H.R. 3957, Emergency Citrus Disease Response Act

H.R. 3957

Emergency Citrus Disease Response Act

Committee
Ways and Means

Date
September 20, 2016 (114th Congress, 2nd Session)

Staff Contact
John Huston

Floor Situation

On­­­­ Tuesday, September 20, 2016, the House will consider H.R. 3957, Emergency Citrus Disease Response Act, under suspension of the rules. H.R. 3957 was introduced on November 5, 2015, by Rep. Vern Buchanan (R-FL) and was referred to the Committee on Ways and Means.

Bill Summary

H.R. 3957 allows for full tax deduction for the cost of replanting lost or damaged citrus plants if investors raise capital for replanting costs and the farmer has at least a 50 percent equity interest in the property. The deduction would also extend to purchasers of land with diseased trees. The bill would be effective upon enactment and would sunset on December 31, 2025.

Background

Citrus greening is one of the more serious diseases of citrus. The bacteria itself is not harmful to humans but the disease has harmed trees in Florida dating back to 2005. Other than tree removal, there is no effective control once a tree is infected with the disease and there is no known cure. In areas of world affected by citrus greening the average productive lifespan of citrus trees has dropped from 50 or more years to 15 or less. The trees in the orchards usually die 3-5 years after becoming infected and require removal and replanting. An infected tree produces fruit that is unsuitable for sale as fresh fruit or for juice.[1]

According to University of Florida Institute of Food and Agricultural Sciences, Florida’s citrus growers say as much as 90 percent of their acreage and 80 percent of their trees are infected by the deadly greening disease. Florida has lost about $7.8 billion in revenue, 162,200 citrus acres and 7,513 jobs to citrus greening since 2007. Orange production dropped from 242 million to 104 million boxes in 2014.[2]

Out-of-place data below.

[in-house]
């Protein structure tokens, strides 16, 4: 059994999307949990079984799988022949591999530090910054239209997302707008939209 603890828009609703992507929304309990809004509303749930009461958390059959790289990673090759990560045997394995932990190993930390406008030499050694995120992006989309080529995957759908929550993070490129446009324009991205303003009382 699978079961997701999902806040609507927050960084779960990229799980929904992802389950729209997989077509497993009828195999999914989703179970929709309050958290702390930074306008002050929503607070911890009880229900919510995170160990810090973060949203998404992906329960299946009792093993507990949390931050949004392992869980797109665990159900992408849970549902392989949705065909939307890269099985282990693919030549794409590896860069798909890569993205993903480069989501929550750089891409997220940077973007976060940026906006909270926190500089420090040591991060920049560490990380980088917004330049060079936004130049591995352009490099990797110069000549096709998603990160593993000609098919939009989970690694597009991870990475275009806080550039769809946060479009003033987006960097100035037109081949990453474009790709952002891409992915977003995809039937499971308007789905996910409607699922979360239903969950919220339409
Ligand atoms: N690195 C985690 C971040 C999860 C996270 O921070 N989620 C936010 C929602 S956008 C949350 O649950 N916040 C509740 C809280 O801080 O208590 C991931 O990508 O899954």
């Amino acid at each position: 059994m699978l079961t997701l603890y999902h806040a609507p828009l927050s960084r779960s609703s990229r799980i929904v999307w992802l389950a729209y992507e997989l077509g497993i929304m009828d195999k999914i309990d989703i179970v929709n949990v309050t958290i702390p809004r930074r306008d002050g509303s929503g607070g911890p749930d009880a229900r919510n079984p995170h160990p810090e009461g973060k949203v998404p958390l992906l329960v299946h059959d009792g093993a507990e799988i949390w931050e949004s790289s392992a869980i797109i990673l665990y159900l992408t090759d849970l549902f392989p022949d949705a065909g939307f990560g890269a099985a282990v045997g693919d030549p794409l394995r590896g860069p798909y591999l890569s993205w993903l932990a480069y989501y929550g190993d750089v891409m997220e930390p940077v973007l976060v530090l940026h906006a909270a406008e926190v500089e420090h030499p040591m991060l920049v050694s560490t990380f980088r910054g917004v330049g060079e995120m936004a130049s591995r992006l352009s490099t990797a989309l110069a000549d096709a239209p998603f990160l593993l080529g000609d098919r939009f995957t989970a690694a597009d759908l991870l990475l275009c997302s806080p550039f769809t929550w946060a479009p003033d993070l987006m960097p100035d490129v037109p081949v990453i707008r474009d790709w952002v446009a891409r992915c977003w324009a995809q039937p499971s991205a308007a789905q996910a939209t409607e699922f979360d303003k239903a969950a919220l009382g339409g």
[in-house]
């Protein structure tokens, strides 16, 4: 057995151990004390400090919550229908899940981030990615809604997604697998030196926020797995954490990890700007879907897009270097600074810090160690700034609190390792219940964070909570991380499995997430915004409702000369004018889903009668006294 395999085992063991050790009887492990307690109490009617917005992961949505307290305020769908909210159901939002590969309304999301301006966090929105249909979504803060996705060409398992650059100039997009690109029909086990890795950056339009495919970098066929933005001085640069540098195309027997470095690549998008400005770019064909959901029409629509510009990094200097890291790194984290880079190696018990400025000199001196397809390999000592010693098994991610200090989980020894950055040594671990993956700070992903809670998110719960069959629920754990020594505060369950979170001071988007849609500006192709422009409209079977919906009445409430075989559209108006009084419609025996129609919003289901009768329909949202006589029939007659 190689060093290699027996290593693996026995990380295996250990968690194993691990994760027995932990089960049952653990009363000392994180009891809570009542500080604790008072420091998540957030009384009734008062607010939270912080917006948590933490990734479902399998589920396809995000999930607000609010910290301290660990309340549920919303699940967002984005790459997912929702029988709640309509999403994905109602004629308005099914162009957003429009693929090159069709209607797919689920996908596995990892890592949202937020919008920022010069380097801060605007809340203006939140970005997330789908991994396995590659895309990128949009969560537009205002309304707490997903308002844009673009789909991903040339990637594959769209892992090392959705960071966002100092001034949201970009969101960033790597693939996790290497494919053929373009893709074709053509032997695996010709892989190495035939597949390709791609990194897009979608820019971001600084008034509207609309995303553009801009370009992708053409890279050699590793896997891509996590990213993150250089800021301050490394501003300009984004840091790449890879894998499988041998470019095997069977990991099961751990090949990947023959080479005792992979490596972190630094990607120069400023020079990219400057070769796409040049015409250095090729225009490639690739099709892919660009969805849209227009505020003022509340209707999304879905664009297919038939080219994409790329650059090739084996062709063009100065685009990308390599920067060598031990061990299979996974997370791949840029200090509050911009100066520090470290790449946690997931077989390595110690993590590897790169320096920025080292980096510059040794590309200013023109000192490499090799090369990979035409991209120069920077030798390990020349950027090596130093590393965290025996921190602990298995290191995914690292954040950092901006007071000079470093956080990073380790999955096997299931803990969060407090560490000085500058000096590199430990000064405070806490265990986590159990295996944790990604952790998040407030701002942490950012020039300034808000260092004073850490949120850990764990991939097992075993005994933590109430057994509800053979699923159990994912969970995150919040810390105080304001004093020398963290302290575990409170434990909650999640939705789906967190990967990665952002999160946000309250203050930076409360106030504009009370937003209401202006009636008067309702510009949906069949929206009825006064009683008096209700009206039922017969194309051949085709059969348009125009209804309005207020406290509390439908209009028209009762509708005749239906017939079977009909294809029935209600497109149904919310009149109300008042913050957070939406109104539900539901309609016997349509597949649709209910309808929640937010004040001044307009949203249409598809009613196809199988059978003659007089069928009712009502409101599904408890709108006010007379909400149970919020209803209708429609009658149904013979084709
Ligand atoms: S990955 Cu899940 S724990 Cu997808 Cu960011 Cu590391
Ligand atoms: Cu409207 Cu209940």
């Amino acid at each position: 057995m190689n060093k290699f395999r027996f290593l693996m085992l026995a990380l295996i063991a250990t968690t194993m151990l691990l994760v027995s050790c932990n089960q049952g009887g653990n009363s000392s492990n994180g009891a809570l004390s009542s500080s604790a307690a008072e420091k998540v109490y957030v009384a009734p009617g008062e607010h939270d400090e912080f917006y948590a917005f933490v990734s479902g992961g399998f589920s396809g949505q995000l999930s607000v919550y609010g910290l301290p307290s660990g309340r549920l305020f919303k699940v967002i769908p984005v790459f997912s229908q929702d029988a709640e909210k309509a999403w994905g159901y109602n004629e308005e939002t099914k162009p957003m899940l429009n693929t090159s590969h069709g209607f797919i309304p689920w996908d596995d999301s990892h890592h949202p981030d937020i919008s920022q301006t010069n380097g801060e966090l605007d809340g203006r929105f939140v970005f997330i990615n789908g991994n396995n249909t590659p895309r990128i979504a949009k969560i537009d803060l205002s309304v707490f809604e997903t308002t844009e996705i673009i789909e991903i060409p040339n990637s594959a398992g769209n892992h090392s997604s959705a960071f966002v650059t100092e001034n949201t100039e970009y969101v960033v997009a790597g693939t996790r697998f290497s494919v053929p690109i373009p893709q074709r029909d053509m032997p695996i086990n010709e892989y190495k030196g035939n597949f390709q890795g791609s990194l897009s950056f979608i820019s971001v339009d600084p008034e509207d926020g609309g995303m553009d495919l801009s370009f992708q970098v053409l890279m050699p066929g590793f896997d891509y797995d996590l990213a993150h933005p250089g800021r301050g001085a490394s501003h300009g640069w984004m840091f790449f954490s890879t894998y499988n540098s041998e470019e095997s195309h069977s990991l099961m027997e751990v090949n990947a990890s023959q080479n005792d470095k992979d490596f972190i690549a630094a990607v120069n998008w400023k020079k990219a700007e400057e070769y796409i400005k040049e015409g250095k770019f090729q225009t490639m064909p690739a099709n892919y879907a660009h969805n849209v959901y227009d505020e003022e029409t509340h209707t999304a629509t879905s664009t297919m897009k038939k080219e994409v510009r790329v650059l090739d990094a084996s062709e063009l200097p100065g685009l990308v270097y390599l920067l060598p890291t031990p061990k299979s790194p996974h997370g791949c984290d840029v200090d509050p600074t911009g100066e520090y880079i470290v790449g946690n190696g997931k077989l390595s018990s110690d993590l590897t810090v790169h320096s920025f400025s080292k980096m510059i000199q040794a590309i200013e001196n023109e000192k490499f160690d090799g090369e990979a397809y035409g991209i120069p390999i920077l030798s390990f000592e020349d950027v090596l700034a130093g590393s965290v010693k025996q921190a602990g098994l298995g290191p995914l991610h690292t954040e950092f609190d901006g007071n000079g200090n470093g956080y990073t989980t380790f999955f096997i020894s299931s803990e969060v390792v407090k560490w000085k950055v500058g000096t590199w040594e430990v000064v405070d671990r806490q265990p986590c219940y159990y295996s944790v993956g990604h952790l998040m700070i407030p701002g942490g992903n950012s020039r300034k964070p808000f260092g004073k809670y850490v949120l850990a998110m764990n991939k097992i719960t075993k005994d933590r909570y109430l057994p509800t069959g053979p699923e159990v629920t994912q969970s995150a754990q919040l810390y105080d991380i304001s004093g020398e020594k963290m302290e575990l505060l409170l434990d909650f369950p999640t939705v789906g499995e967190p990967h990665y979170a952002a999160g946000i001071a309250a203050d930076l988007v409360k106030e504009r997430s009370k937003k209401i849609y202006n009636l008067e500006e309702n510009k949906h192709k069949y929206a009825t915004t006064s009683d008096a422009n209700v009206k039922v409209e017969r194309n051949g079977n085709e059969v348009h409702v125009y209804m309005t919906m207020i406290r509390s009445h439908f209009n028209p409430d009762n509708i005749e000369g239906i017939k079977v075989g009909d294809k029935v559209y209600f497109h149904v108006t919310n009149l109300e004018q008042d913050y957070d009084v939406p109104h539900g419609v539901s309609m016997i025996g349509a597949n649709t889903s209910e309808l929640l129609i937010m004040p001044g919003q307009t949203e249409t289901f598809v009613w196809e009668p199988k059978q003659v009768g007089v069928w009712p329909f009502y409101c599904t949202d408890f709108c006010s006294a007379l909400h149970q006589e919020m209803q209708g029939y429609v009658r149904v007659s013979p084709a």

Under current law, individuals are allowed an immediate deduction for the cost of replanting diseased trees, but the citrus farmer must bear the full cost to be eligible for the deduction.  H.R. 3957 would allow citrus farmers to use this deduction even if they bring in investors to raise capital for replanting costs, as long as the grower owns at least a 50 percent stake in the property.

According to the bill sponsor, “This commonsense legislation makes it less costly for citrus farmers to replant crops decimated by disease. I’m especially pleased that a dozen of my colleagues from Florida joined me to help protect the livelihoods of the 76,000 Floridians directly and indirectly employed by the citrus industry.”[3]

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[1] See USDA, Citrus Greening Background, August 10, 2016
[2] See IFAS News, “Florida citrus growers: 80 percent of trees infected by greening,” April 18, 2016.
[3] See Rep. Vern Buchanan Press Release, “Buchanan Introduces Bill to Revitalize Citrus Industry,” November 6, 2015.

Cost

The Congressional Budget Office (CBO) estimates that enacting the legislation would reduce revenues, thus increasing federal budget deficits, by $30 million over the 2016-2026 period.

Additional Information

For questions or further information please contact John Huston with the House Republican Policy Committee by email or at 6-5539.